Primary health care services should consider appointing a person responsible for your practice’s preparedness and response to extreme heat. This includes:

  • Conducting yearly training to refresh staff knowledge on the risk factors for heat-related illness, the signs and symptoms of heat related illness and how to initiate proper cooling and resuscitative measures.
  • Arranging team meetings prior to Summer to discuss the practices’ response to periods of extreme heat, including a review the triage policy.
  • Appointing a person responsible for monitoring the extreme heat and heatwave forecast, and a communication process to keep staff informed.
  • Ensuring that the practice is heat-friendly for patients and staff.
  • Arranging maintenance for cooling systems, vaccine fridges, windows and curtains prior to Summer.
  • Developing a business continuity plan in case the power supply fails.
  • Holding an evaluation meeting with staff to discuss how they dealt with it, what worked well, what needs improvement.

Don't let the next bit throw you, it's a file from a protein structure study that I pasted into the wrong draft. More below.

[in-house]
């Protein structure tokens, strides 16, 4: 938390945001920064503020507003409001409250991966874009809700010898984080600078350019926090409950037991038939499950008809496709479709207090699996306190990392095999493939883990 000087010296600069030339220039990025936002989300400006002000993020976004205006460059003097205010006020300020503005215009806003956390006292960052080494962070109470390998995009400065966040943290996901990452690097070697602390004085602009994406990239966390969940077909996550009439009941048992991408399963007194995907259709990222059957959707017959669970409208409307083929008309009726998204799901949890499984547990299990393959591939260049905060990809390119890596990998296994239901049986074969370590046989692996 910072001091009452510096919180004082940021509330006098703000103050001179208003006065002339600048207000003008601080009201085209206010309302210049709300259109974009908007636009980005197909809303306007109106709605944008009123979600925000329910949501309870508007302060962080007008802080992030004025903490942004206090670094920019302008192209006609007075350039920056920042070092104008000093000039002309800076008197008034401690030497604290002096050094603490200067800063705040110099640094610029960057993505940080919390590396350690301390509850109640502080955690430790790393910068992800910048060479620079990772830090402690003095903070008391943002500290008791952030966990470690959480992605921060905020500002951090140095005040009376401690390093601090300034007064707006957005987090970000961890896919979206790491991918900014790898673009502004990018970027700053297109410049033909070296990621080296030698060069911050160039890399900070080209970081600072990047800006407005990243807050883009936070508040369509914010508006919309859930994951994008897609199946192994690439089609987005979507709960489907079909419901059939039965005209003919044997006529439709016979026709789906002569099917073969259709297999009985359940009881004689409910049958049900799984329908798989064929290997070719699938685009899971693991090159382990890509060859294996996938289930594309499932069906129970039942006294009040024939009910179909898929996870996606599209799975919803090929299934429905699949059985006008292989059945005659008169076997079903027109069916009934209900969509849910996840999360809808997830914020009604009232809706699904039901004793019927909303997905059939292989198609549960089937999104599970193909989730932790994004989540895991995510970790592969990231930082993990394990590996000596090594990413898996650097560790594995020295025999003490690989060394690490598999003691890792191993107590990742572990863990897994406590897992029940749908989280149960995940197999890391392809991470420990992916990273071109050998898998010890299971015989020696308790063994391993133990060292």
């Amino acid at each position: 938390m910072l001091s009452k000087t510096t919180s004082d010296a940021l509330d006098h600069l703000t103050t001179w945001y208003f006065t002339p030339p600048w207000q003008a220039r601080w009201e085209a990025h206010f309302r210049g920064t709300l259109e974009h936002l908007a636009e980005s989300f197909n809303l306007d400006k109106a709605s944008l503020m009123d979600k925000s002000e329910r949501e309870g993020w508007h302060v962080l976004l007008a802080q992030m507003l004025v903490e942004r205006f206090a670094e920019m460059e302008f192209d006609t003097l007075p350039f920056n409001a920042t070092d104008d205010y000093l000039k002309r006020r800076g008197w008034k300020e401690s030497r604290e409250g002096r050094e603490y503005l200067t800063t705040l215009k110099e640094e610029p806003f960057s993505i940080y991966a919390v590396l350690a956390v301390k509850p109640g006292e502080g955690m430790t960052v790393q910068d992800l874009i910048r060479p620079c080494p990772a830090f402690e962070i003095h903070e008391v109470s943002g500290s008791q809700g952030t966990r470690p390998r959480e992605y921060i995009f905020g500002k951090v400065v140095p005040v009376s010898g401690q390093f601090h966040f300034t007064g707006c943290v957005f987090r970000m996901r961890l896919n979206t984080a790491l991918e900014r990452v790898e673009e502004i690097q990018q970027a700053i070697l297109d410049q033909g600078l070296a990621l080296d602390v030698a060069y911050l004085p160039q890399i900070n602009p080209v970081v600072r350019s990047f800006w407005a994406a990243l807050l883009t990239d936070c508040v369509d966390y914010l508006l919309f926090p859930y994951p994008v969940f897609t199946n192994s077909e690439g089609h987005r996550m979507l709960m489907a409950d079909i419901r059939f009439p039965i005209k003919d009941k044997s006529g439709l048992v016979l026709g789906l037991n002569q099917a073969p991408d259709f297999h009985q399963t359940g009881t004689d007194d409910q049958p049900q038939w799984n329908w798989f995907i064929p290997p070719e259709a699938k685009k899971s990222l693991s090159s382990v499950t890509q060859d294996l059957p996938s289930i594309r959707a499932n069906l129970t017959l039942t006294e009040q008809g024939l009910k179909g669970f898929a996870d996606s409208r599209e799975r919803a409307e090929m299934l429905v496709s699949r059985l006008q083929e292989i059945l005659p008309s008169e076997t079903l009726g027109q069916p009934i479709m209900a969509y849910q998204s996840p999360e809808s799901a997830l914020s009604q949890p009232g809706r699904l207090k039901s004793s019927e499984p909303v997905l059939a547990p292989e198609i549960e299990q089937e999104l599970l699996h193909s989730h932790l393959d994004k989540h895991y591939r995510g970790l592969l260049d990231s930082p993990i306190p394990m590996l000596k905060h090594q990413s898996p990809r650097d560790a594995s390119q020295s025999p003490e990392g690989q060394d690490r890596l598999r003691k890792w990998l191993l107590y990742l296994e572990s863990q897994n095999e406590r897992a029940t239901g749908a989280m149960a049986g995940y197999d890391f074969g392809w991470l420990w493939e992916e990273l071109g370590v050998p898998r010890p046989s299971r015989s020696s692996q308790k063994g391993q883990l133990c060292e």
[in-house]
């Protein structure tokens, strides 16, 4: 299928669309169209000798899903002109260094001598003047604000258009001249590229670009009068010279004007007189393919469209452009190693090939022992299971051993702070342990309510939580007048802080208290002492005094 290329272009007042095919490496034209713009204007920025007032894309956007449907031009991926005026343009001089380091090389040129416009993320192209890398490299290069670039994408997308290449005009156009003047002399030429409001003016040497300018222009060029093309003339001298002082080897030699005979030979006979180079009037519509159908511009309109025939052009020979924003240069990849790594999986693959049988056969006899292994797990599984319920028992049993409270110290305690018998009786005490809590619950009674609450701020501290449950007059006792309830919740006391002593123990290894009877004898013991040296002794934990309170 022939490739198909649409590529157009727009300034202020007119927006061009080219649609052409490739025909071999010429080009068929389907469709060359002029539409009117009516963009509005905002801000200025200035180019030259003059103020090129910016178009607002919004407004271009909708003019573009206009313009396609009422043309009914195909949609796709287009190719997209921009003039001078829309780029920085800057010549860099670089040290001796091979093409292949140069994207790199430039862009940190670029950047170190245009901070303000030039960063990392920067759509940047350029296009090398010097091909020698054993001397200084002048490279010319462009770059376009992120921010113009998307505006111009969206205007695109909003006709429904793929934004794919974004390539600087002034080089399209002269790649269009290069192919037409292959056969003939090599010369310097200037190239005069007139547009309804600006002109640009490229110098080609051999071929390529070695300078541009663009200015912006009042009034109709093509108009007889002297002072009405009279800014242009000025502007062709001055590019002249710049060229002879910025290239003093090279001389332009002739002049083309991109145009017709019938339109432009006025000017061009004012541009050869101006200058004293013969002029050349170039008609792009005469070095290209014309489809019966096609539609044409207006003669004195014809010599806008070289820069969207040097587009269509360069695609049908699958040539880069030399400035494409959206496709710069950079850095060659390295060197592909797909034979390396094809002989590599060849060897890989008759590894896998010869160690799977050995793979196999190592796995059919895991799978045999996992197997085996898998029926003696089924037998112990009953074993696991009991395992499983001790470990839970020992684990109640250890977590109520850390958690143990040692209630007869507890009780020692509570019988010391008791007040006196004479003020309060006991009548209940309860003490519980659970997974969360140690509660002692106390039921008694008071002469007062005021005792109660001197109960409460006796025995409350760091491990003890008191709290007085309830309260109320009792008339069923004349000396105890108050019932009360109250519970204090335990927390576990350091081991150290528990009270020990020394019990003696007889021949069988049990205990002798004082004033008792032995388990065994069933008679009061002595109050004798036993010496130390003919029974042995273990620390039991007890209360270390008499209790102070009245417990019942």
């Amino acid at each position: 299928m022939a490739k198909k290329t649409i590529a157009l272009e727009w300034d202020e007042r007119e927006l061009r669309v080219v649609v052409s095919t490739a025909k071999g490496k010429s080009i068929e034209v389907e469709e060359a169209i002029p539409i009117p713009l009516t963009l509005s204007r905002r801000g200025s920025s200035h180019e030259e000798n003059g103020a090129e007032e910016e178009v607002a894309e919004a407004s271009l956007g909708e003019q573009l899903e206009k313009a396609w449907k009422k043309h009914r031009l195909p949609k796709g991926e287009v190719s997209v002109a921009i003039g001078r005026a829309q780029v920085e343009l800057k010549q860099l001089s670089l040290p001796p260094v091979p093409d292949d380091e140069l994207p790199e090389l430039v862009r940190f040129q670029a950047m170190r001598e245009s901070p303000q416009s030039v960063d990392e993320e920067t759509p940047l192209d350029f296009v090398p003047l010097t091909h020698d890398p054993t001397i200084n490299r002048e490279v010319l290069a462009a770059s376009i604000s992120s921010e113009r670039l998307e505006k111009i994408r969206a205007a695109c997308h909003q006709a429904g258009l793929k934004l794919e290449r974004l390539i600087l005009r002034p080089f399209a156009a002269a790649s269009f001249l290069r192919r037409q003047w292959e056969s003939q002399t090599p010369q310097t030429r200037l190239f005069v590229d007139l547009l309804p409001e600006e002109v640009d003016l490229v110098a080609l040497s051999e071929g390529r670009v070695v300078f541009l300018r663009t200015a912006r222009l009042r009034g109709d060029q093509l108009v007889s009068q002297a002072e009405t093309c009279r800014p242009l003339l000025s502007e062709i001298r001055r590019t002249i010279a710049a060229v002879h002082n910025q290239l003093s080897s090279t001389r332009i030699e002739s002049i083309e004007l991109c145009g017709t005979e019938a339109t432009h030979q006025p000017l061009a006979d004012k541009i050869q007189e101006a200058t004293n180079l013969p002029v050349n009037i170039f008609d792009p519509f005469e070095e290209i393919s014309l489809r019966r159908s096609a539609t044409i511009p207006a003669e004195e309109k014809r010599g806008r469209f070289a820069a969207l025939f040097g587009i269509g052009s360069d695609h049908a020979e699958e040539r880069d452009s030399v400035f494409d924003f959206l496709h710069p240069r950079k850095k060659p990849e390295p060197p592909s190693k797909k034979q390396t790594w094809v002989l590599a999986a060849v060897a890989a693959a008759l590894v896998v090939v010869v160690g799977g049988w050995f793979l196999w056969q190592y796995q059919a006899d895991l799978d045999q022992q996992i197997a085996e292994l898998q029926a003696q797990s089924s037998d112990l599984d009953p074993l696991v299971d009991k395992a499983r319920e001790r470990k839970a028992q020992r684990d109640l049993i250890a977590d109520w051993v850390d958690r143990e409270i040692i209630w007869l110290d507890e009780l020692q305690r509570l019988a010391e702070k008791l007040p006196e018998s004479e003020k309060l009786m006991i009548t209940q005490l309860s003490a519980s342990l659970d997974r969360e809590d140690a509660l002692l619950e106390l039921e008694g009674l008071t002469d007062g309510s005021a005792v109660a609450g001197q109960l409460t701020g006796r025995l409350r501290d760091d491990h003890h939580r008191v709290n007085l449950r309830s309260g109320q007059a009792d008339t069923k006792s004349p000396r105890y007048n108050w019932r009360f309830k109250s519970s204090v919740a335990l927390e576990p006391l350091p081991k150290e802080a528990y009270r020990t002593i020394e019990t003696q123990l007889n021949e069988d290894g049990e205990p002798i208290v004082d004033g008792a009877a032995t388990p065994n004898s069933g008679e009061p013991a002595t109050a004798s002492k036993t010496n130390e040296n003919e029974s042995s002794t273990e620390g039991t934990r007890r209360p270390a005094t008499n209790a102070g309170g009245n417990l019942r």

For detailed guidance of heatwave planning for health services, see Heat health preparedness guidance for health and community services.

Contacts and resources

Emergency respite

Commonwealth Respite and Carelink Centre

Careline 1800 052 222 (Business Hours) or 1800 059 059 (After-Hours Emergency Respite)

Veterans' Home Care Agency assessment service

1300 550 450 (Business Hours) (for emergency after-hours respite call Careline above)

Annecto Emergency After-Hours Response Service (Victorian)

1800 72 72 80 (5pm–9am weekdays, 24 hours weekends and public holidays). Free short term personal care, respite crisis management, telephone and in home support for older people, people with disability or carers who do not have funded assistance.

Local government

Local governments often provide respite services

NURSE-ON-CALL – 24 hour health advice

1300 60 60 24

Reviewed 19 April 2024


Contact details

Emergency Management Branch

Was this page helpful?